1956-mad30

Neuman for President….remind you of anybody?

Neuman through the ages BMM (Before Mad Magazine)….

MAD_Magazine_(no._21,_front_cover)

Neuman’s very first appearance in the parody Ad Comic Book cover Issue 21 March 1955

Alfred Pies

Neuman in 1894 Alfred calendar 1908

Neuman in an 1908 calendar

Alfred 1930s

Neuman selling auto parts in the 1930s

During its heyday in the 60s and 70s, MAD experienced phenomenal success and was a prominent magazine for decades. However, the 1980s saw a steady decline in readership and its present circulation is now around a steady 100,000. I must confess I have not picked one up or even read it online for at least 30 years. MAD is a magazine I associate with my youth….my wild and crazy days….as the magazine once was. Even though the magazine was revamped to appeal to an aging audience, the content is still associated with MAD’s past. There are probably many reasons why MAD is not top of the hit list these days, but not being pertinent….content associated with the past…..nope, I disagree. MAD’s commentary is as relevant now as it ever was, as these pictures from 41 years ago show you.

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Romantic Traffic – The Spoons

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…..as for Miss Liberty….. her bra burning days are over but are not forgotten. We have come a long way only to have some of these “rights” snatched away from us again. The battles are still ongoing.

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So, nothing has changed, yet everything has changed. Scary. Reading these makes me wonder if we’re any further ahead 41 years later?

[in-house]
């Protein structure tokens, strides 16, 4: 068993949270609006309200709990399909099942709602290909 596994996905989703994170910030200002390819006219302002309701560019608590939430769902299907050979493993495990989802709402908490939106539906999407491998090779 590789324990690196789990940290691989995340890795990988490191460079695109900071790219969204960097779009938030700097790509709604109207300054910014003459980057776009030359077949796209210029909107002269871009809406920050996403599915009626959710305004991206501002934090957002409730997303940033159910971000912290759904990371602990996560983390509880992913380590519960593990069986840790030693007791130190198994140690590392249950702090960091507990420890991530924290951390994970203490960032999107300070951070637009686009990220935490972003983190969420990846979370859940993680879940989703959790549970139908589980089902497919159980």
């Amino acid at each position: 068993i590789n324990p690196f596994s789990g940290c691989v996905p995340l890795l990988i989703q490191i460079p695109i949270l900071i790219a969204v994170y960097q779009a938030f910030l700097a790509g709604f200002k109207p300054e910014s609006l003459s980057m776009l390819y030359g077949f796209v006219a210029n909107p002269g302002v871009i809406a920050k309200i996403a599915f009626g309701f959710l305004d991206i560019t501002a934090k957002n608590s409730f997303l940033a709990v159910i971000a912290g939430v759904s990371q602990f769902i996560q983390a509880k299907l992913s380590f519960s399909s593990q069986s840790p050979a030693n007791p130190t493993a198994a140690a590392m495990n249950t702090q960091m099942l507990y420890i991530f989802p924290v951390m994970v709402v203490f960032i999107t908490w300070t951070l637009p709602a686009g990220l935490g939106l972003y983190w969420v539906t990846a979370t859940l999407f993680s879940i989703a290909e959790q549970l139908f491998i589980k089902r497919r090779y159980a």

As I squirrel away, it appears my fascination with the story of a magazine of my youth has taken me down another yet another gopher hole. My photo piece will have to wait until next week.

I leave you with Firesign Theatre….satire at its best. If you have thirty minutes to spare….

Nick Danger Third Eye – Firesign Theatre

Cheers!

Sources

Wikipedia, YouTube, The Paris Review

=PB=

Pat’s column appears every Wednesday.

Contact us at: dbawis@rogers.com

dbawis-button7In “real” life Pat Blythe has spent the past 32 years as a consultant and design specialist in the telecommunications industry. After an extended absence Pat is now heading back to the GTA clubs, immersing herself in the local music scene, tasting what’s on offer, talking to people and writing once again — sharing her passions and her deep love of music. Together for 34 years, Pat also workedpblythealongside her late husband Christopher Blythe, The PictureTaker©, who shot much  of the local talent (think Goddo, Frank Soda and the Imps, Plateau, Buzzsaw, Hellfield….) as well as national and international acts,  Currently making her way through 40 years of Chris’s archives, Pat is currently compiling a photographic history of the local GTA music scene from 1975 to 1985. It continues to be a work in progress. Oh…..and she LOVES to dance!